Progress on the economic front could dictate whether Obama gains the political capital to deal with other issues like guns, immigration and climate change during his last four years in the White House. And whether he exits office with a strengthening economy or a sputtering one could determine how he will be remembered by future generations.

2. A Repeat of Inaugural Address Issues

If his inaugural address was any indication, Obama is entering his second term with a fiery, unapologetic attitude about achieving important pieces of his agenda.

Obama spoke forcefully about the need for tighter restrictions on gun ownership, immigration reform and climate change, none of which received his full attention during his first four years in office. Expect him to touch on the same areas during the State of the Union. As a White House aide described it, the speeches are "two acts of the same play."

When it comes to these key issues, the partisan chill has begun to thaw on immigration, but Republicans and Democrats generally remain entrenched on guns and climate change. Will Obama take an aggressive tone on those issues in an effort to cajole Republicans and fire up his base? Or will he take a more conciliatory approach and reduce his expectations to curry favor with the other side?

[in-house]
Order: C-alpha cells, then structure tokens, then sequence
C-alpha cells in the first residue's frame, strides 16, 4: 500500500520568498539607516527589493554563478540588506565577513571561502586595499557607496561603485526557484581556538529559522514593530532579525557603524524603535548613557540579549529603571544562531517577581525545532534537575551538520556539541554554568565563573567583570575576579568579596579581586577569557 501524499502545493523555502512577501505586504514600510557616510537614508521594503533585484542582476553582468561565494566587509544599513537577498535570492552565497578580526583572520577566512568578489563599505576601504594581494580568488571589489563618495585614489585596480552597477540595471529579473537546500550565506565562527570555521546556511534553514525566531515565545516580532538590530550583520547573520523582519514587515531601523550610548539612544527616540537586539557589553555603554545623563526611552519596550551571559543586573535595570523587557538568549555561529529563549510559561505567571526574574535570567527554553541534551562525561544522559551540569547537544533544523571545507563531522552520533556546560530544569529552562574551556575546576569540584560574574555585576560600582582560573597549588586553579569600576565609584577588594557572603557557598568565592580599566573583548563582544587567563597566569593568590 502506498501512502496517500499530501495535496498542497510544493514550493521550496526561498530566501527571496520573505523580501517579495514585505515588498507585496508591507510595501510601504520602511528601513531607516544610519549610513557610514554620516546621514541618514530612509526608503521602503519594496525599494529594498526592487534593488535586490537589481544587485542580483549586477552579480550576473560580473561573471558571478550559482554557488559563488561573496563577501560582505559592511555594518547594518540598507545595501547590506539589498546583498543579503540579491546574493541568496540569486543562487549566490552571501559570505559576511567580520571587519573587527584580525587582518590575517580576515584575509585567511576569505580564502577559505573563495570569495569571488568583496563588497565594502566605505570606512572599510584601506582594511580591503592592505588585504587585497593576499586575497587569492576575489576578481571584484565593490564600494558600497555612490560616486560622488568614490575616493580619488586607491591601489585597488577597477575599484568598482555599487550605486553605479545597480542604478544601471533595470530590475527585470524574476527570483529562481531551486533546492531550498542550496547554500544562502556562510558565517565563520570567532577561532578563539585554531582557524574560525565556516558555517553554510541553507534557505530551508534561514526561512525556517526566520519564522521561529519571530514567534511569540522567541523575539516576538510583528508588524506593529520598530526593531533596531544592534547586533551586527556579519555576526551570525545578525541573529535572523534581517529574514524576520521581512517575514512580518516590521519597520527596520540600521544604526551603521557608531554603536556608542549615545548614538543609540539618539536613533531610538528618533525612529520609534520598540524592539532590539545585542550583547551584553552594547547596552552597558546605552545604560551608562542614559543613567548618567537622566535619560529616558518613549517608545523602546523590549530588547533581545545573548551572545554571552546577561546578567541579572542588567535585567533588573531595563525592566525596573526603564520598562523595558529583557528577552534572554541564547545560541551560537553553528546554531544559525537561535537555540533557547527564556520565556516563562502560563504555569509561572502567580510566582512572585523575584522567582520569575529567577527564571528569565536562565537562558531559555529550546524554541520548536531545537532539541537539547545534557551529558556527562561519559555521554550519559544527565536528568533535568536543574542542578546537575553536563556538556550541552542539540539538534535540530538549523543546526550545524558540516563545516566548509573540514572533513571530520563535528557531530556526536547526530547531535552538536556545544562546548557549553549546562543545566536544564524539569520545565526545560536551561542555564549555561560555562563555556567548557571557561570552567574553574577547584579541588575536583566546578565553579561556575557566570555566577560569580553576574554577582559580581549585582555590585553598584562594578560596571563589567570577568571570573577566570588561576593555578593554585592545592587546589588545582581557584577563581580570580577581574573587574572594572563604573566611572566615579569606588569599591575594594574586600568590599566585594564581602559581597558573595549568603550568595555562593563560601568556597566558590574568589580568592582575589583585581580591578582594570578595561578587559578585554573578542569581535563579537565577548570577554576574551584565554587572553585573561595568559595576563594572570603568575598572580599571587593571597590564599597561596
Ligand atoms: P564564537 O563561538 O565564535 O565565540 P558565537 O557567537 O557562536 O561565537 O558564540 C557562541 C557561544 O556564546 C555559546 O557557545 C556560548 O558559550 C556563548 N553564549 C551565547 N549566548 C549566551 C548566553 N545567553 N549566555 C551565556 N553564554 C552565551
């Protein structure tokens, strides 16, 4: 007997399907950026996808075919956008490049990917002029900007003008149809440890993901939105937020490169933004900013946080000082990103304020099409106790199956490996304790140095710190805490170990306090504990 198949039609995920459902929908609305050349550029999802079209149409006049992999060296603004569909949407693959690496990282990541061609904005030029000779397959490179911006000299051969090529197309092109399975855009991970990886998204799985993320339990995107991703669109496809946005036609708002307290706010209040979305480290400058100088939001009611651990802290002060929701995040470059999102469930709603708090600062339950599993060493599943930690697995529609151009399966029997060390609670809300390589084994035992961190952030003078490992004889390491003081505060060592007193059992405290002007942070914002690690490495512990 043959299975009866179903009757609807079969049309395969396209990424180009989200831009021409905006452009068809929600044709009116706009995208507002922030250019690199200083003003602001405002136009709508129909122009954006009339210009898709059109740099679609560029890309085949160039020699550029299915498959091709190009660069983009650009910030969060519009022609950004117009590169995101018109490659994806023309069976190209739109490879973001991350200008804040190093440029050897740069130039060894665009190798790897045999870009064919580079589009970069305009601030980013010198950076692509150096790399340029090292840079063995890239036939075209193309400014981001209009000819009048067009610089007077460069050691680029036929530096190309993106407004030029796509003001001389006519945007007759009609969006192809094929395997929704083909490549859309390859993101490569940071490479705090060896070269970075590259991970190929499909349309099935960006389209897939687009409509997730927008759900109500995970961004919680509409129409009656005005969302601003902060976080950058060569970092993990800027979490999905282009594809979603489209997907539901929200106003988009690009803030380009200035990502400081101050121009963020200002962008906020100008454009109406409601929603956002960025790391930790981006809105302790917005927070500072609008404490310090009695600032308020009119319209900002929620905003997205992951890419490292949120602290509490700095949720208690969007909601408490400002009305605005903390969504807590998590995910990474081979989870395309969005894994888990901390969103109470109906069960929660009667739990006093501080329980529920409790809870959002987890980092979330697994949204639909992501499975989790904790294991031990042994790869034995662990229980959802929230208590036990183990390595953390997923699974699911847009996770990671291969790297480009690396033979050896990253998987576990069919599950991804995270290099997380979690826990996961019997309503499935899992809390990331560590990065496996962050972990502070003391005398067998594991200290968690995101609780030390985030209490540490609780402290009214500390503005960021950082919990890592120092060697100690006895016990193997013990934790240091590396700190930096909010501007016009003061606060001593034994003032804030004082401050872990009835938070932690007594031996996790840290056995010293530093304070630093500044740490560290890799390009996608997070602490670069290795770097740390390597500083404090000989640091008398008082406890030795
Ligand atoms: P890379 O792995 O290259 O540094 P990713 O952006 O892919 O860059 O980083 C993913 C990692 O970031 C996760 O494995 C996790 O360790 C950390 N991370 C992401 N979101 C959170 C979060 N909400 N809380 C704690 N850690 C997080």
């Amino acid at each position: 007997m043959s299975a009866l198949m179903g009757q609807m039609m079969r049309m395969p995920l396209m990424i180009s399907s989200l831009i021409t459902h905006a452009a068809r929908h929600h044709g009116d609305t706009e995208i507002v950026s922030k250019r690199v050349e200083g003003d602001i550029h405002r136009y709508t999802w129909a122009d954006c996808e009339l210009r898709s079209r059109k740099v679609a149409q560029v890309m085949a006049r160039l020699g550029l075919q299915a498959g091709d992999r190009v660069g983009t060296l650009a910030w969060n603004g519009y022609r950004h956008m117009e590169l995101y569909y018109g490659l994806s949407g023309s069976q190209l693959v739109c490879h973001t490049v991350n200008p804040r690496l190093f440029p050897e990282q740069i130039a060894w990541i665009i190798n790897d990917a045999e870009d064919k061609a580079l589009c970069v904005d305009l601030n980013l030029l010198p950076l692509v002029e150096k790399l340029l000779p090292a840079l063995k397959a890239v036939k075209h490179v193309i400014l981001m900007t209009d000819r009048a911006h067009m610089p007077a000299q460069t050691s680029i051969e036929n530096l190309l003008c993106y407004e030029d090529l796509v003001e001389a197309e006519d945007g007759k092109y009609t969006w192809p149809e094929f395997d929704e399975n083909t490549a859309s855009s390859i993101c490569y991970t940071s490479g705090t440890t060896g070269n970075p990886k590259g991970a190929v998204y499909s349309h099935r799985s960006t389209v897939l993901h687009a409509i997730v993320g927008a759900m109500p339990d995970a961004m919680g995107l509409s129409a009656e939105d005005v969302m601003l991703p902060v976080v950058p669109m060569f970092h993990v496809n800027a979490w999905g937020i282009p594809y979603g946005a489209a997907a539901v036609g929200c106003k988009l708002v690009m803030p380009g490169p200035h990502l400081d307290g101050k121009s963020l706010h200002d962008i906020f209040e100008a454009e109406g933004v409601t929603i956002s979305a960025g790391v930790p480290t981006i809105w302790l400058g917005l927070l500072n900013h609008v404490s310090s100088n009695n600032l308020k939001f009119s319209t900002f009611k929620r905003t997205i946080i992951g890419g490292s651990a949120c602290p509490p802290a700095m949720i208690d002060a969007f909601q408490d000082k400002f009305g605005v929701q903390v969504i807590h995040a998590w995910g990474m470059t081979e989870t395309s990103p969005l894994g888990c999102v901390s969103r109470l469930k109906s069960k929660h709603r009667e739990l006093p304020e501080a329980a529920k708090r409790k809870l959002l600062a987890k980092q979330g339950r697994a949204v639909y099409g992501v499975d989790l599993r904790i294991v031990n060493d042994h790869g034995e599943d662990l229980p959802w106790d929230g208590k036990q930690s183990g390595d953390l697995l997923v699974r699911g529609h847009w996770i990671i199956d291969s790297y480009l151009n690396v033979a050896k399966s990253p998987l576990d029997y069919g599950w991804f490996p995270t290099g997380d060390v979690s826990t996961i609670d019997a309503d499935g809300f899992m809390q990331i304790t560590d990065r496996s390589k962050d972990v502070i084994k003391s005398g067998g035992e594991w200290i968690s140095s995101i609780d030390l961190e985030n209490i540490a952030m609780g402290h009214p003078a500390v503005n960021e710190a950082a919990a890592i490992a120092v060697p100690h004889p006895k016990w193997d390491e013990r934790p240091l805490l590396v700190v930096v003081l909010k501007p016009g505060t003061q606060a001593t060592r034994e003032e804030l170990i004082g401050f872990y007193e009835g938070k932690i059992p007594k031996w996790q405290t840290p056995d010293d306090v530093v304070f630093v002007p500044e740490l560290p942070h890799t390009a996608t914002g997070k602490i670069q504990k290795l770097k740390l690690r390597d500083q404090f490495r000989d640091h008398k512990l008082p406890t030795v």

Either way, it could be tough to engender any type of agreement on gun control and climate change during the next four years.

3. The Rubio Factor

The response to the State of the Union is one of the toughest gigs in politics (just ask Bobby Jindal after his flop in 2009). But the GOP has tapped one of its brightest to respond to Obama: Sen. Marco Rubio (Fla.)

A Rubio aide said that "the emphasis of [Rubio's] address is the Republican Party's agenda for economic growth and helping people climb into the middle class," and how that's different than the president's agenda. The aide also said that Rubio would touch on the immigration issue, but that it would not be a main focus of the speech. Rubio is writing the speech himself, according to the aide.

Rubio is widely expected to be a top contender for the presidency in 2016, and he's a key member of the bipartisan Senate "Gang of Eight" crafting an immigration-reform bill. The Cuban-American senator will also be the first Republican to deliver a State of the Union response in English and Spanish. It comes at a time when the GOP is trying to find a way to better reach Latino voters, who voted in droves for President Obama in 2008 and 2012.